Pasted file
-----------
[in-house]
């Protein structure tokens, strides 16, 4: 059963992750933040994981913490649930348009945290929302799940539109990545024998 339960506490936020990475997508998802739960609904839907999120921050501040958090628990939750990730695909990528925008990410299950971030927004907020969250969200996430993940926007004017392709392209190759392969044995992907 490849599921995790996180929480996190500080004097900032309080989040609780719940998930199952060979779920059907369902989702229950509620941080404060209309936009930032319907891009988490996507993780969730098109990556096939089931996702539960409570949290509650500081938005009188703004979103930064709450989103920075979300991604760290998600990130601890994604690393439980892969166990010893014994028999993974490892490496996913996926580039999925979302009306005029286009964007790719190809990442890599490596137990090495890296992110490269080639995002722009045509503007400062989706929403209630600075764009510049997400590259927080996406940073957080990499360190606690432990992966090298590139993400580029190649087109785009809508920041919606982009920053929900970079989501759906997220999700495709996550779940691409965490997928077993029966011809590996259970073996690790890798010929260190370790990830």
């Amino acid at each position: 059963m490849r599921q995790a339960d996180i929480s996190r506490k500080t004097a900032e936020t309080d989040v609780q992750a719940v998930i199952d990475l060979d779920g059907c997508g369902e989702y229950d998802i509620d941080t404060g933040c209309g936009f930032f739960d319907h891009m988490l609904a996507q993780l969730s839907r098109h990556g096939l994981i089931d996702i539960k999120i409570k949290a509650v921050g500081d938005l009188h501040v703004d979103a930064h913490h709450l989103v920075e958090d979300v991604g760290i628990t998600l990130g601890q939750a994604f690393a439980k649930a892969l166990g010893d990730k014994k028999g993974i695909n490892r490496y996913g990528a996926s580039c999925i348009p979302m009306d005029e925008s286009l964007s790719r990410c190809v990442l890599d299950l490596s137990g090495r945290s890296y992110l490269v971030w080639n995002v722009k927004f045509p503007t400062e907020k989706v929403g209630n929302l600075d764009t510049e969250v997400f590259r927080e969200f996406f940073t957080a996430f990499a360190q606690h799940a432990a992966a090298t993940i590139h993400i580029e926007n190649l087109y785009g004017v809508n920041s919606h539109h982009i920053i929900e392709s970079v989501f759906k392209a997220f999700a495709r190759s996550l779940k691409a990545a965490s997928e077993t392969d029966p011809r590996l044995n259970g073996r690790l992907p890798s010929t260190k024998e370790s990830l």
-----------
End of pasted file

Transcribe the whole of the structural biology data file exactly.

[in-house]
């Protein structure tokens, strides 16, 4: 059963992750933040994981913490649930348009945290929302799940539109990545024998 339960506490936020990475997508998802739960609904839907999120921050501040958090628990939750990730695909990528925008990410299950971030927004907020969250969200996430993940926007004017392709392209190759392969044995992907 490849599921995790996180929480996190500080004097900032309080989040609780719940998930199952060979779920059907369902989702229950509620941080404060209309936009930032319907891009988490996507993780969730098109990556096939089931996702539960409570949290509650500081938005009188703004979103930064709450989103920075979300991604760290998600990130601890994604690393439980892969166990010893014994028999993974490892490496996913996926580039999925979302009306005029286009964007790719190809990442890599490596137990090495890296992110490269080639995002722009045509503007400062989706929403209630600075764009510049997400590259927080996406940073957080990499360190606690432990992966090298590139993400580029190649087109785009809508920041919606982009920053929900970079989501759906997220999700495709996550779940691409965490997928077993029966011809590996259970073996690790890798010929260190370790990830």
């Amino acid at each position: 059963m490849r599921q995790a339960d996180i929480s996190r506490k500080t004097a900032e936020t309080d989040v609780q992750a719940v998930i199952d990475l060979d779920g059907c997508g369902e989702y229950d998802i509620d941080t404060g933040c209309g936009f930032f739960d319907h891009m988490l609904a996507q993780l969730s839907r098109h990556g096939l994981i089931d996702i539960k999120i409570k949290a509650v921050g500081d938005l009188h501040v703004d979103a930064h913490h709450l989103v920075e958090d979300v991604g760290i628990t998600l990130g601890q939750a994604f690393a439980k649930a892969l166990g010893d990730k014994k028999g993974i695909n490892r490496y996913g990528a996926s580039c999925i348009p979302m009306d005029e925008s286009l964007s790719r990410c190809v990442l890599d299950l490596s137990g090495r945290s890296y992110l490269v971030w080639n995002v722009k927004f045509p503007t400062e907020k989706v929403g209630n929302l600075d764009t510049e969250v997400f590259r927080e969200f996406f940073t957080a996430f990499a360190q606690h799940a432990a992966a090298t993940i590139h993400i580029e926007n190649l087109y785009g004017v809508n920041s919606h539109h982009i920053i929900e392709s970079v989501f759906k392209a997220f999700a495709r190759s996550l779940k691409a990545a965490s997928e077993t392969d029966p011809r590996l044995n259970g073996r690790l992907p890798s010929t260190k024998e370790s990830l």